How do you know when you’re finished with a piece?
It’s hard to explain, but when it’s done it’s done. It’s a feeling, that last stroke, and I step back and just know.

Fire: A Prescription for the Forest

Low-intesity flames travel across the forest floor during a carefully planned prescribed fire at the Museum.
Low-intensity flames travel across the forest floor during a carefully planned prescribed burn at the Museum.

This spring, one cloudy May day, we watched flames creep across the floor of part of the Museum’s ponderosa pine forest. For a long time, we had been carefully planning for this prescribed burn of a portion of our acreage. The fire, though low intensity, still left a somewhat dramatic sight for our visitors the next day.

While some understood what we’d done and why, others came with questions. Some were curious, a few concerned. Why would we set the beautiful forest on fire, leaving the ground blackened and stumps smoldering? In short, for the health of the forest and the safety of the Museum and our community. It’s called a prescribed burn for this very reason.

Flames belong in the forest, an ecosystem that has evolved to withstand, and benefit from, the heat. Historically, low-intensity wildfires would burn through a ponderosa forest every five to 20 years. This would help to clear out shrubs, saplings and some of the pine needles and other litter lying beneath the trees. Larger trees would remain intact, their thick bark serving as a shield. The heat would open ponderosa cones and enable them to release seeds, continuing the natural cycle.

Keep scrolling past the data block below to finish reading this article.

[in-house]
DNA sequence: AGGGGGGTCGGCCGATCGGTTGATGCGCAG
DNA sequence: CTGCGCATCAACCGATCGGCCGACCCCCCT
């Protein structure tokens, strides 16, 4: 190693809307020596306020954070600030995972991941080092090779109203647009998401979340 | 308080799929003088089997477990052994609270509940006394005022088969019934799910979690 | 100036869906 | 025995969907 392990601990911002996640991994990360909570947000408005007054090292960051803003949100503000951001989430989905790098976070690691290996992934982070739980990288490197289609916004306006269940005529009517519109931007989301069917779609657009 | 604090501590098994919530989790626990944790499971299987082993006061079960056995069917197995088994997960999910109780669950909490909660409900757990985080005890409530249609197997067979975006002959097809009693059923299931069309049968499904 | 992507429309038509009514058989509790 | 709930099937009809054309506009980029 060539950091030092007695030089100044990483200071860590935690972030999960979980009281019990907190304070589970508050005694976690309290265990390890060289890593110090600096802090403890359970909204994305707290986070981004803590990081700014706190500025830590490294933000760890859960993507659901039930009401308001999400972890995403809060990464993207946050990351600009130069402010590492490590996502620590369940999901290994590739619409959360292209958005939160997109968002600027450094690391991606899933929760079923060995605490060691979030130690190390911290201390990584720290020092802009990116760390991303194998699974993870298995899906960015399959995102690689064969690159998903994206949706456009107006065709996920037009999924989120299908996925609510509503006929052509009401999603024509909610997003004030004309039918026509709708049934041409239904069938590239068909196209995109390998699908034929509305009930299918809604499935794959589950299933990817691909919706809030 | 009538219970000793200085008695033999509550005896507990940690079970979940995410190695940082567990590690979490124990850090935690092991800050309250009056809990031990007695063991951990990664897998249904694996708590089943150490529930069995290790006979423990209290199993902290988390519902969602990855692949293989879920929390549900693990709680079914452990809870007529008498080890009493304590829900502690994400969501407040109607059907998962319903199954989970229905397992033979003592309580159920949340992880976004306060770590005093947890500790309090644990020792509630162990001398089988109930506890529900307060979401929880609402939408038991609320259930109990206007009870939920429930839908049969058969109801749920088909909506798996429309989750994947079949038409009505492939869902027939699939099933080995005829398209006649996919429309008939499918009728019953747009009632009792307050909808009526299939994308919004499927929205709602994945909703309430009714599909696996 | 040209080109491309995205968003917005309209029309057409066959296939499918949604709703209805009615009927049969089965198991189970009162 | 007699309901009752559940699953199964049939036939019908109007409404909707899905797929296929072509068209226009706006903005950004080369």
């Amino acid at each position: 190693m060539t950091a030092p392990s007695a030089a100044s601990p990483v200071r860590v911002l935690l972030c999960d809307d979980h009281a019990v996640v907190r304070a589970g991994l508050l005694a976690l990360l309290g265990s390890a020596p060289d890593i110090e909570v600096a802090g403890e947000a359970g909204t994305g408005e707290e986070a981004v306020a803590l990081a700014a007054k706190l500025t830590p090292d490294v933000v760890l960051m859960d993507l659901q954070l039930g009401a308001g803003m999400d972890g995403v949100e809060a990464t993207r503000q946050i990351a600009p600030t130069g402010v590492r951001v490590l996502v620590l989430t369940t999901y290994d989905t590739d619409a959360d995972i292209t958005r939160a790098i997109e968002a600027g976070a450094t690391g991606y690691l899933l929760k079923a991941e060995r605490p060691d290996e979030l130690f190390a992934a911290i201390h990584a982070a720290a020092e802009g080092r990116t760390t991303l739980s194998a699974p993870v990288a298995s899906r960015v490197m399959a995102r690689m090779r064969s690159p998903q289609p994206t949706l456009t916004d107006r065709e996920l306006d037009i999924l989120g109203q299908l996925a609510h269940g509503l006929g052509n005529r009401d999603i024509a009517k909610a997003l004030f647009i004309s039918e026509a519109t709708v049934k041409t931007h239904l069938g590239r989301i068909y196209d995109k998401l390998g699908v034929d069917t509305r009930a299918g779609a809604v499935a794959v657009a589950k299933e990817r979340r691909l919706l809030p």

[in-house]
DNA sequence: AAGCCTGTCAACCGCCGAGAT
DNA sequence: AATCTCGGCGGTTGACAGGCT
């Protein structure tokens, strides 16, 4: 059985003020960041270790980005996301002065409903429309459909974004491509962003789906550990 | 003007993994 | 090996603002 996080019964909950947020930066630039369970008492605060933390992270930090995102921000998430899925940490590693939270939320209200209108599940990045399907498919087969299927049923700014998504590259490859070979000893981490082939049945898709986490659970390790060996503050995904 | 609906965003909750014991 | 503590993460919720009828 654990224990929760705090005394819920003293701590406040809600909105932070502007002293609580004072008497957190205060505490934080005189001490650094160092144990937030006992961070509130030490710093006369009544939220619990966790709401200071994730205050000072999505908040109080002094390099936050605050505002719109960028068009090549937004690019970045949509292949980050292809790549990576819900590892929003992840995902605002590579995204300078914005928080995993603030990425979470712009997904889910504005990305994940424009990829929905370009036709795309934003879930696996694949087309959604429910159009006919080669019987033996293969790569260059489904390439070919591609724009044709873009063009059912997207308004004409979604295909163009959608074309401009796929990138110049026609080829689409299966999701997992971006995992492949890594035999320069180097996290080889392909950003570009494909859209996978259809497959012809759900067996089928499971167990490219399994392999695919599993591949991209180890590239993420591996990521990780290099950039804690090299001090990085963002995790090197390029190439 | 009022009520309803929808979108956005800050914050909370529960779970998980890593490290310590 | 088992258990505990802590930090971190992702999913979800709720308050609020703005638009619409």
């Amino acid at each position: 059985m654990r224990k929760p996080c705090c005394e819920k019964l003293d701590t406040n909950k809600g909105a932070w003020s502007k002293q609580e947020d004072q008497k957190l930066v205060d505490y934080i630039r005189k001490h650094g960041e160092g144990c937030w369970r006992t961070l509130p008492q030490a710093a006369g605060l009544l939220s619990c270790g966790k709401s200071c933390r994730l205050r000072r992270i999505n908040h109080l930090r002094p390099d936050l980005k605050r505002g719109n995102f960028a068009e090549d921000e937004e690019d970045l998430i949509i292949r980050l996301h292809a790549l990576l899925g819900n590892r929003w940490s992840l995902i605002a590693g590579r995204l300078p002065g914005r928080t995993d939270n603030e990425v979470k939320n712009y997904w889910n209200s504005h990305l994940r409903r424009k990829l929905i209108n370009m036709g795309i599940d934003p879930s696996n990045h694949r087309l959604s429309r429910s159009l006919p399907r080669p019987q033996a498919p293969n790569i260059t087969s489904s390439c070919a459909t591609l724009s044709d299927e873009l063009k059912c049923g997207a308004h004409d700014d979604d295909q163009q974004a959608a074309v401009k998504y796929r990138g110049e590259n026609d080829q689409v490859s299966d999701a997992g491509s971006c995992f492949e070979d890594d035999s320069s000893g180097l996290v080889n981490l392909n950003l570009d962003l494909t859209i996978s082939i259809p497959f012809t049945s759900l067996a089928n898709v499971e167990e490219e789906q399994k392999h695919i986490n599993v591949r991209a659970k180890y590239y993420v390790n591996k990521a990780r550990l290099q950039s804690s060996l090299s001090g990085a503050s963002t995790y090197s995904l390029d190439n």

For centuries, people have suppressed wildfires in the West. Fuels have built up on the forest floor, and shrubs and trees have grown into unnaturally thick stands, depriving certain wildlife and plants of the habitat they need to thrive. When lightning or human actions start fires, as they inevitably do, they therefore often burn unnaturally hot and can inflict substantial ecological damage. A high-intensity wildfire would also threaten the Museum, our artifacts and the wildlife in our care. The damage that an out-of-control wildfire could cause is eye-watering — much more so than the smoke from our prescribed burn.

We are grateful to the U.S. Forest Service for partnering with us to plan and implement our burn. The process began with removing shrubs and small trees, reducing the fuels that had built up. We checked for ground-nesting birds before we mowed.

Some visitors have wondered aloud whether we could have just mowed the forest and left it at that. A low-intensity burn offers some unique effects, however. It increases the availability of nutrients, encouraging native plants to thrive. Fires can also create snags, which provide food and habitat for woodpeckers, bats and others. Only a portion of the property was mowed and burned, increasing the diversity of habitat types for the benefit of a wide range of species.